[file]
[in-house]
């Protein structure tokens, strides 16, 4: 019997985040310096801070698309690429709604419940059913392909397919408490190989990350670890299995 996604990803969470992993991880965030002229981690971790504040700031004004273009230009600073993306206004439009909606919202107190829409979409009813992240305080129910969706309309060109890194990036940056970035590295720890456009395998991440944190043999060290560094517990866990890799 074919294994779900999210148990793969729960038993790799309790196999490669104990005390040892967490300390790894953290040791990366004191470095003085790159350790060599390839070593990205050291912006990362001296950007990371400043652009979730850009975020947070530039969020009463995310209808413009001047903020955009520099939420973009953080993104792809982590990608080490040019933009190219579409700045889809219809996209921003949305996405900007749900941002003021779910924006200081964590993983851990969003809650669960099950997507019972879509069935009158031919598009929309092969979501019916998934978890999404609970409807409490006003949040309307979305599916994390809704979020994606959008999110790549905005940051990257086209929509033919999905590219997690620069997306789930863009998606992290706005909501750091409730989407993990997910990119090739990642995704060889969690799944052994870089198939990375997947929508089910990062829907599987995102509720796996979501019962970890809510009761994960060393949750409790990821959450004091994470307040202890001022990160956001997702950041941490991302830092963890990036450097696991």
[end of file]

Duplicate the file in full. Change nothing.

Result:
[in-house]
């Protein structure tokens, strides 16, 4: 019997985040310096801070698309690429709604419940059913392909397919408490190989990350670890299995 996604990803969470992993991880965030002229981690971790504040700031004004273009230009600073993306206004439009909606919202107190829409979409009813992240305080129910969706309309060109890194990036940056970035590295720890456009395998991440944190043999060290560094517990866990890799 074919294994779900999210148990793969729960038993790799309790196999490669104990005390040892967490300390790894953290040791990366004191470095003085790159350790060599390839070593990205050291912006990362001296950007990371400043652009979730850009975020947070530039969020009463995310209808413009001047903020955009520099939420973009953080993104792809982590990608080490040019933009190219579409700045889809219809996209921003949305996405900007749900941002003021779910924006200081964590993983851990969003809650669960099950997507019972879509069935009158031919598009929309092969979501019916998934978890999404609970409807409490006003949040309307979305599916994390809704979020994606959008999110790549905005940051990257086209929509033919999905590219997690620069997306789930863009998606992290706005909501750091409730989407993990997910990119090739990642995704060889969690799944052994870089198939990375997947929508089910990062829907599987995102509720796996979501019962970890809510009761994960060393949750409790990821959450004091994470307040202890001022990160956001997702950041941490991302830092963890990036450097696991």